Assessing hydrologic alterations due to reservoirs and intensified irrigation in a semi-arid agricultural river basin using SWAT*


Irrigation and Drainage, vol.71, no.2, pp.452-471, 2022 (SCI-Expanded) identifier identifier

  • Publication Type: Article / Article
  • Volume: 71 Issue: 2
  • Publication Date: 2022
  • Doi Number: 10.1002/ird.2661
  • Journal Name: Irrigation and Drainage
  • Journal Indexes: Science Citation Index Expanded (SCI-EXPANDED), Scopus, Aerospace Database, Agricultural & Environmental Science Database, Aqualine, Aquatic Science & Fisheries Abstracts (ASFA), CAB Abstracts, Communication Abstracts, Environment Index, Greenfile, INSPEC, Metadex, Veterinary Science Database, Civil Engineering Abstracts
  • Page Numbers: pp.452-471
  • Keywords: Develi basin, hydrological alterations, hydrological modelling, irrigation, semi-arid, SWAT, NATURAL FLOW REGIME, LAND-USE CHANGE, SULTAN MARSHES, CLIMATE-CHANGE, WATER-QUALITY, MODEL, CALIBRATION, STREAMFLOW, CATCHMENT, IMPACTS
  • Kayseri University Affiliated: No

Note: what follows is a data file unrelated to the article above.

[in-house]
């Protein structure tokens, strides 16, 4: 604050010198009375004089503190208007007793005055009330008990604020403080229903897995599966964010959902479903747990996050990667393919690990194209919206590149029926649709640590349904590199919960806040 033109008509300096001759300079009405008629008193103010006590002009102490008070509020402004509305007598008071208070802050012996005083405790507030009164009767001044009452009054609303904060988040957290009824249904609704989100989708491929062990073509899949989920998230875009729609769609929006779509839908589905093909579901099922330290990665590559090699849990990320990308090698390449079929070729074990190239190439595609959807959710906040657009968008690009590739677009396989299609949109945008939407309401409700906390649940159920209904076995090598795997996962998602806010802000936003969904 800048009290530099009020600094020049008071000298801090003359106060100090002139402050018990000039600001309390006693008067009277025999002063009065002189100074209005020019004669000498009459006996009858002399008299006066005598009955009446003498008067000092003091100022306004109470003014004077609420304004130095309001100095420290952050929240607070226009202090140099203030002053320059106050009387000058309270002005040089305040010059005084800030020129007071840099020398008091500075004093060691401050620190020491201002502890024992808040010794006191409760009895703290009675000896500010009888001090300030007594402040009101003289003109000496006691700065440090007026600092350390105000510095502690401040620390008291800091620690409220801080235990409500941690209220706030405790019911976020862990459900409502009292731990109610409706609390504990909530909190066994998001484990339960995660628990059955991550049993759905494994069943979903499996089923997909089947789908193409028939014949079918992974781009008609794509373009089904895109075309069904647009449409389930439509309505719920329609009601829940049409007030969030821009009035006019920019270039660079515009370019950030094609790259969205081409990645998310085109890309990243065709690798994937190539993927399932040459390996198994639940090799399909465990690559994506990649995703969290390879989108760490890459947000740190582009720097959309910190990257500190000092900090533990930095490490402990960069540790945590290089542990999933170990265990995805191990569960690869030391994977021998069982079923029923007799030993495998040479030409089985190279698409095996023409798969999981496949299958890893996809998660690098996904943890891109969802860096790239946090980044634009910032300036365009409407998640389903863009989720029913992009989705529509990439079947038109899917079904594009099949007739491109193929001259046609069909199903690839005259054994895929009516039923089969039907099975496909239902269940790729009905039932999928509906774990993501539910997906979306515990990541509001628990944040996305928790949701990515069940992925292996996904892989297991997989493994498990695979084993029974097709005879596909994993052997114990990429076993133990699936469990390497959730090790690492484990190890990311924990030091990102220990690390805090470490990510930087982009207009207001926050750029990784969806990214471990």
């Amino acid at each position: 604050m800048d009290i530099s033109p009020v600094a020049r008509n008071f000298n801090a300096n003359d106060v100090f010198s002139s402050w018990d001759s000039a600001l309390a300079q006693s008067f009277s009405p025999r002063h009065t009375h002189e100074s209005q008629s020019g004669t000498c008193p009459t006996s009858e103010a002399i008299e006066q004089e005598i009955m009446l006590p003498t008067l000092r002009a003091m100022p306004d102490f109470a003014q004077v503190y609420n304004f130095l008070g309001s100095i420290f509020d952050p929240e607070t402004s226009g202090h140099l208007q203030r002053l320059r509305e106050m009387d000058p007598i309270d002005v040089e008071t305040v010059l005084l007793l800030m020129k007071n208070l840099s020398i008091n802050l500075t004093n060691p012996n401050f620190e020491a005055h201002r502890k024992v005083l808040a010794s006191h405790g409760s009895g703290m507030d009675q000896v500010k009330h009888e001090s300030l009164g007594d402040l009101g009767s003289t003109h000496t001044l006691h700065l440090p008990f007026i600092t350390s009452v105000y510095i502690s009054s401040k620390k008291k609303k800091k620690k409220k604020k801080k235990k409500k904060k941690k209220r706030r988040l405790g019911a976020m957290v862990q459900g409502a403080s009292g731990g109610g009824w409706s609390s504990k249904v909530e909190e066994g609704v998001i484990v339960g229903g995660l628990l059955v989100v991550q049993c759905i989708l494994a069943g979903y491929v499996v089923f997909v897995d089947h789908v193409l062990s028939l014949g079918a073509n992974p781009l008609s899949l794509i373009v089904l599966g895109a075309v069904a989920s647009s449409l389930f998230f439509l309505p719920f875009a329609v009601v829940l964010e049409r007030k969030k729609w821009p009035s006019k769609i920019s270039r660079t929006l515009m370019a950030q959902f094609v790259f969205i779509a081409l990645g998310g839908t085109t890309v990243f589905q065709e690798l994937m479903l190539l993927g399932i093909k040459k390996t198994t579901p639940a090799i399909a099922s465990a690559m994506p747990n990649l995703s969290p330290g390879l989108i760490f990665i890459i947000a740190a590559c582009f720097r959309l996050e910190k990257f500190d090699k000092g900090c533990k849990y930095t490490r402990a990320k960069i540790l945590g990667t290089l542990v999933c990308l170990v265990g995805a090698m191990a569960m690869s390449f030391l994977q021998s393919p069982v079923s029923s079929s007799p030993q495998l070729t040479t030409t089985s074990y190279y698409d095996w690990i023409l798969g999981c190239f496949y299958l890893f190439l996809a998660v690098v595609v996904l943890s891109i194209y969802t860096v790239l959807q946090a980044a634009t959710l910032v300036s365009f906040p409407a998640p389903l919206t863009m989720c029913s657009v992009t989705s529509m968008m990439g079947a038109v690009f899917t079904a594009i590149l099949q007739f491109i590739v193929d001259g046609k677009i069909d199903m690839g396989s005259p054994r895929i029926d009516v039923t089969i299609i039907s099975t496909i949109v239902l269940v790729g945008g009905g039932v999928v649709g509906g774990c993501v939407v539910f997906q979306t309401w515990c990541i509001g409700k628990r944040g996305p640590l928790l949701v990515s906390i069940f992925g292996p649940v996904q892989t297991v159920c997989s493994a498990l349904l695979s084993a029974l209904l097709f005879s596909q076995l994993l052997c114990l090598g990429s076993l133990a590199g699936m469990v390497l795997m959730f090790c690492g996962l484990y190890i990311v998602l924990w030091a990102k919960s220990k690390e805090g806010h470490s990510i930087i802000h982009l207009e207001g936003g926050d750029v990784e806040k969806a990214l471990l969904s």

© 2021 John Wiley & Sons, Ltd.Basins with hydrological modifications pose challenges in hydrological modelling, especially when there are limited data about basin characteristics. Models, however, are vital if we are to identify undisturbed hydrological conditions and evaluate the extent of modifications. In this study, we used SWAT to model the hydrological processes in a semi-arid closed basin, where basin hydrology was heavily modified with reservoirs and irrigation canals and drains. Modelling was also challenging due to limited data about basin characteristics and irrigation management. We modelled the hydrological processes using topographic, land use/cover, soil and climate data. The auto-irrigation tool in SWAT, which determines the timing and amount of irrigation based on the plant water stress factor, was used to represent irrigation. We successfully calibrated/validated the model for streamflow and reservoir storage and confirmed it further by analysing simulated water volumes in wetlands collecting drainage flows. We used the model to simulate the undisturbed hydrologic state and the effects of intensified irrigation. This study showed that SWAT can provide reasonable predictions of hydrological processes in agricultural basins where the natural flow regime is altered by man-made structures. Simulations with the model revealed that the construction of reservoirs followed by land use changes and intensified irrigation have affected streamflows and downstream ecosystems significantly.